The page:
Temples of old and new
Duration : 4 Hours
Tips : Dress modestly. Wear a cap/hat, sunscreen, or carry an umbrella.
Available at : RAAS Devigarh, RAAS Jodhpur
If you are RAAS Hopping over to Devigarh you should definitely make the most of the transfer to Udaipur. There are several sites on the route that provide a great opportunity to stretch your legs are some the best off-the-beaten-track gems of Rajasthan. We are more than willing to provide guides and picnics, and we would really encourage you to use the opportunity to explore these treasures.
The temple there houses a Royal Enfield motorbike, affectionately known as ‘Bullet Baba’. The story goes that a man crashed his bike by the side of the road and his bike was taken into police custody. Yet each night the bike returned to the place where it crashed, without anyone touching it. The story turned to legend and the bike gained a mythical status of its own. Now hundreds of pilgrims come each day to visit the bike and get good luck in their travels.
If you’re willing to take a more scenic route, you can make a day of it and take a detour to the incredible temples of Ranakpur and Kumbhalgarh. About three hours from Jodhpur is Ranakpur and the drive, through the Rajasthani countryside and the Aravalli hill range, is beautiful. Ranakpur is famous for having the most spectacular of Jain temples in the area. Non-Jains can only visit the temples after noon, so we advise you not to leave from Jodhpur too early. Jainism is one of the ancient religions of India, which holds at its core a belief in non-violence. This extends to a specific diet, Jain vegetarianism that, among other things, excludes root vegetables because to eat them requires the killing of the plant. It also means that leather objects cannot be taken into their temples. The complex is home to many temples, the largest of which, Chaumukha Mandir, is a complicated series of 29 halls, 80 domes and 1444 individually engraved pillars. The intricacy of the structure is a testament to the 65 years that it took to build. The place is also famous for its large population of monkeys that live in and around it. Once you have explored the site, a further one-hour drive will take you to Kumbalgarh Fort.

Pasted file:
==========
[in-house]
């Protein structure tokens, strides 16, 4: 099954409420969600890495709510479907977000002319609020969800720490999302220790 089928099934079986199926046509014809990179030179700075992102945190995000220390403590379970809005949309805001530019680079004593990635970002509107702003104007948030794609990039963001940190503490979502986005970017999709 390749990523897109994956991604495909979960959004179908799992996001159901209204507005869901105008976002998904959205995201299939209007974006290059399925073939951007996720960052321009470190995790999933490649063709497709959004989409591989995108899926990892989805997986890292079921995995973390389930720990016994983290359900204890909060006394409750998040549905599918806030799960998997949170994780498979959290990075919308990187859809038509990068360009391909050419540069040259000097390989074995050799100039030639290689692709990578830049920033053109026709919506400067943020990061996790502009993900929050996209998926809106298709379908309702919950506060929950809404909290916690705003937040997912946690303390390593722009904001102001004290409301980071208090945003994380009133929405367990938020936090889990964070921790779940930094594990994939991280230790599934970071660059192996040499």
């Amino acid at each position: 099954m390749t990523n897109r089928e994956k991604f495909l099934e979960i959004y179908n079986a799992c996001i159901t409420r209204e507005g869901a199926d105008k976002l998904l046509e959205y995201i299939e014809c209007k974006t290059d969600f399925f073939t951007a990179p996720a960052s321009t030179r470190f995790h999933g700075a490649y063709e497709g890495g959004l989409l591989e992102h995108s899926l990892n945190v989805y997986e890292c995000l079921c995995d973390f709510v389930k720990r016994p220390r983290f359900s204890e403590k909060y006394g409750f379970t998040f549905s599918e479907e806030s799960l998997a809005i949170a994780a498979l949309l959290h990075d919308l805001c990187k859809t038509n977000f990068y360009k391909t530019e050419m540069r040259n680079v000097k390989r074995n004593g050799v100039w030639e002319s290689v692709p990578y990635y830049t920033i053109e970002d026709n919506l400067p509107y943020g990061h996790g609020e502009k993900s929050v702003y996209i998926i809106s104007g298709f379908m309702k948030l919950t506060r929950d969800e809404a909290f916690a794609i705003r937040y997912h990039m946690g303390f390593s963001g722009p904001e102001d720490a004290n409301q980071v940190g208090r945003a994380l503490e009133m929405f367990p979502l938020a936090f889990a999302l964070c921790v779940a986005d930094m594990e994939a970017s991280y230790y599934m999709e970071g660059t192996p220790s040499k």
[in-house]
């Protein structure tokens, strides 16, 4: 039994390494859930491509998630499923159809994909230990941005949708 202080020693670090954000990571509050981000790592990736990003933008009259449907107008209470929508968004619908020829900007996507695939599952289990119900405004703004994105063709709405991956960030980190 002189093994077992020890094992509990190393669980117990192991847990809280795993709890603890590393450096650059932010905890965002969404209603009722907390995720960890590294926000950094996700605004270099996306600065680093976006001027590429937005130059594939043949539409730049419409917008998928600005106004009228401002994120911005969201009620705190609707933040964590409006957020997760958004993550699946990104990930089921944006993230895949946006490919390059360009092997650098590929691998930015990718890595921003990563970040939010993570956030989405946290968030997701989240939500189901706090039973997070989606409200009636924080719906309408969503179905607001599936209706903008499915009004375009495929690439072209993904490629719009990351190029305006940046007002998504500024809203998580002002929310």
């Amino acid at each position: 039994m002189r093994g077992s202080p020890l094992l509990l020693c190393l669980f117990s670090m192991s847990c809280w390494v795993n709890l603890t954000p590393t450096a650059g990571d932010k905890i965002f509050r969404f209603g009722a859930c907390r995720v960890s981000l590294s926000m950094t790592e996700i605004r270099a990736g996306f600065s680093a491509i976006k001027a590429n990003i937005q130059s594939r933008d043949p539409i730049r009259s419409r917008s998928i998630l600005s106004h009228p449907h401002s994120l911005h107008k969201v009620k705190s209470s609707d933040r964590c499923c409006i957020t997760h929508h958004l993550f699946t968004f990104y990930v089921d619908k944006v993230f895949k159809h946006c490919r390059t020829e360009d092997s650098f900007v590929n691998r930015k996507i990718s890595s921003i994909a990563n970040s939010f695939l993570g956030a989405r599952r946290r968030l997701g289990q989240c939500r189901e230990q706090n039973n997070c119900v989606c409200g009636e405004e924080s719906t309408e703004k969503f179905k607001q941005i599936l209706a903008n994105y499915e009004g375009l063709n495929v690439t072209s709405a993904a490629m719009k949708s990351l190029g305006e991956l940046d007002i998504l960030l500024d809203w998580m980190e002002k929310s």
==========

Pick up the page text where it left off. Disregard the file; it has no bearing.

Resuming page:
One of Rajasthan’s most important forts, Kumbalgarh was built under the reign of Maharana Kumbha, who was highly passionate about art and architecture and in whose memory an annual 3-day music and dance festival is held at the fort. In the surrounding villages many legends circulate about Kumbha’s construction of the fort; after several unsuccessful attempts to lay the foundations of the wall, a spiritual advisor suggested that a voluntary human sacrifice was necessary for the building works to commence. Even now, the main gate houses a shrine and temple in commemoration of the beheading. Within the Fort itself there are 84 smaller fortresses and over 360 temples, mostly Jain and the rest Hindu. The Fort, 38 km long, is the world’s second longest continuous wall after the Great Wall of China. The view from the top is spectacular: the flourishing vegetation of the Wildlife Sanctuary stretches out below the Fort and on a clear day you can see as far as the sand dunes of the Thar desert. The Sanctuary is over 600 km2 in size and is home to many of India’s endangered species, and birds like the Kingfisher. Foot tracking tours and horse safaris leave regularly from the Fort, where in addition to panthers, bears and hyenas you might even encounter lions, which are presently being reintroduced in the region as part of a country-wide wildlife conservation project. From there, Devigarh is two more hours’ drive.
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